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. 2020 May 20;eabc4776.
doi: 10.1126/science.abc4776. Online ahead of print.

SARS-CoV-2 Infection Protects Against Rechallenge in Rhesus Macaques

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Free PMC article

SARS-CoV-2 Infection Protects Against Rechallenge in Rhesus Macaques

Abishek Chandrashekar et al. Science. .
Free PMC article

Abstract

An understanding of protective immunity to SARS-CoV-2 is critical for vaccine and public health strategies aimed at ending the global COVID-19 pandemic. A key unanswered question is whether infection with SARS-CoV-2 results in protective immunity against re-exposure. We developed a rhesus macaque model of SARS-CoV-2 infection and observed that macaques had high viral loads in the upper and lower respiratory tract, humoral and cellular immune responses, and pathologic evidence of viral pneumonia. Following initial viral clearance, animals were rechallenged with SARS-CoV-2 and showed 5 log10 reductions in median viral loads in bronchoalveolar lavage and nasal mucosa compared with primary infection. Anamnestic immune responses following rechallenge suggested that protection was mediated by immunologic control. These data show that SARS-CoV-2 infection induced protective immunity against re-exposure in nonhuman primates.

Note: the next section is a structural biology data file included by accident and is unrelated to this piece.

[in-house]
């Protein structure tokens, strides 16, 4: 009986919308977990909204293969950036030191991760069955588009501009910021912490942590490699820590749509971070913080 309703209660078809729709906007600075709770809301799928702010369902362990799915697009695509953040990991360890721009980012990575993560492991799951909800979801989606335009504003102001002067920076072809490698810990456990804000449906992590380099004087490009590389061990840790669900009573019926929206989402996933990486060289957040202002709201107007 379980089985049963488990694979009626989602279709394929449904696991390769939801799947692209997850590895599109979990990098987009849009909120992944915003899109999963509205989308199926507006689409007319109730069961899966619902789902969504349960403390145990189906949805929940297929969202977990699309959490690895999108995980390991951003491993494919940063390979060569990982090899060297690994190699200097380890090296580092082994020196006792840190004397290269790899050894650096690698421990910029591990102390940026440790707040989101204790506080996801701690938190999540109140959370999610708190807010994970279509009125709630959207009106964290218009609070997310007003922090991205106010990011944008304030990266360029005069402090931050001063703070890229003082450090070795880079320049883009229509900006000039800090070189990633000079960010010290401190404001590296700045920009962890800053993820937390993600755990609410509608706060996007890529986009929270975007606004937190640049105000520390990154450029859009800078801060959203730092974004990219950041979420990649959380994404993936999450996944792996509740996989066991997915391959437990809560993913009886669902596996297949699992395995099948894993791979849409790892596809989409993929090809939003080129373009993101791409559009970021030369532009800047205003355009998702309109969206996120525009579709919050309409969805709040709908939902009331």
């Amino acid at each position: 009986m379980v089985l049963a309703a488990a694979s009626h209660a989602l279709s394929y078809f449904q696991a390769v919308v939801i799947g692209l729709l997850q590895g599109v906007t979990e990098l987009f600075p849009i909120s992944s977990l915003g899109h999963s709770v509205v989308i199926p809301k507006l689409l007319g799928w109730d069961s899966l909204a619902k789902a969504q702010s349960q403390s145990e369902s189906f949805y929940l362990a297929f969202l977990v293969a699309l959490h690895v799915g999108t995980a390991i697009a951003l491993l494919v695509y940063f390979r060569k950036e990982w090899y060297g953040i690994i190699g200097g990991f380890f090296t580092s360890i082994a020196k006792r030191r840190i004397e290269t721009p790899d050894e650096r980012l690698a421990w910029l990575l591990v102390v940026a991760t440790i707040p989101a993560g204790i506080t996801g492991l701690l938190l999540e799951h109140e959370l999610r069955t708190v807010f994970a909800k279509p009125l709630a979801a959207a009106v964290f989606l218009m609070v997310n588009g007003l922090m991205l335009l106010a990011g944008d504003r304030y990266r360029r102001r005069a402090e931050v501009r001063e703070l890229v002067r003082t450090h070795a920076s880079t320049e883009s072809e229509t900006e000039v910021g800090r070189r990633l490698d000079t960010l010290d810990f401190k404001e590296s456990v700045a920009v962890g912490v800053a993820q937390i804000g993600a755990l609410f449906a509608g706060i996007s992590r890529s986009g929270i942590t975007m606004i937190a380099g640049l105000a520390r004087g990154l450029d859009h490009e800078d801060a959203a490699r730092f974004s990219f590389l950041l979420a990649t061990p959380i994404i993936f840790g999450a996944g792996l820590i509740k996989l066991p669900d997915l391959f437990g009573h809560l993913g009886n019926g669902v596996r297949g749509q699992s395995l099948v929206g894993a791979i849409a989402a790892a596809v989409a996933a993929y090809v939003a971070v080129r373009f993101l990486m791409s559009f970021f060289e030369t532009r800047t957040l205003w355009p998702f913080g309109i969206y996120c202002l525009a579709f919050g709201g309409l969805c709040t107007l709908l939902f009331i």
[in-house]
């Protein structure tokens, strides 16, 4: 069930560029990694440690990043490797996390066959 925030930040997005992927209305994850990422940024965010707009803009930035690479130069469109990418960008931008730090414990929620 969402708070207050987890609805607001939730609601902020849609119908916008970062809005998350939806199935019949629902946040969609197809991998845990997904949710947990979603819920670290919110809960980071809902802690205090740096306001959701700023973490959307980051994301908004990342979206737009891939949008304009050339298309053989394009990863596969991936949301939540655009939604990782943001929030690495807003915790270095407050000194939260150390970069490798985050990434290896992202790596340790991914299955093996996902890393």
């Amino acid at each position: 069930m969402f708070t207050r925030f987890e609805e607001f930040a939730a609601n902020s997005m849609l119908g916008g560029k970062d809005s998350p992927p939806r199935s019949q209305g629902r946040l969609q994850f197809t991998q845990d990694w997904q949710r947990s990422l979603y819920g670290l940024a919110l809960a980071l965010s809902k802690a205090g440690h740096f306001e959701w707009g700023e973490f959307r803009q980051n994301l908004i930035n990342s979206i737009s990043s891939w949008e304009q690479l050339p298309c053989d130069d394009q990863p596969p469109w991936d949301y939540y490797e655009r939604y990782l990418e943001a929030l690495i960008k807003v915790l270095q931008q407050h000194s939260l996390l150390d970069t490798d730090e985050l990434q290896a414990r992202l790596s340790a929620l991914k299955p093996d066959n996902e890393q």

Figures

Fig. 1
Fig. 1. Viral loads in SARS-CoV-2 challenged rhesus macaques.
Rhesus macaques were inoculated by the intranasal and intratracheal route with 1.1 × 106 PFU (Group 1; N = 3), 1.1 × 105 PFU (Group 2; N = 3), or 1.1 × 104 PFU (Group 3; N = 3) SARS-CoV-2. (A) Log10 viral RNA copies/ml (limit 50 copies/ml) were assessed in bronchoalveolar lavage (BAL) at multiple timepoints following challenge. (B and C) Log10 viral RNA copies/swab (B) and log10 sgmRNA copies/swab (limit 50 copies/swab) (C) were assessed in nasal swabs (NS) at multiple timepoints following challenge. Red horizontal bars reflect median viral loads.
Fig. 2
Fig. 2. Immune responses in SARS-CoV-2 challenged rhesus macaques.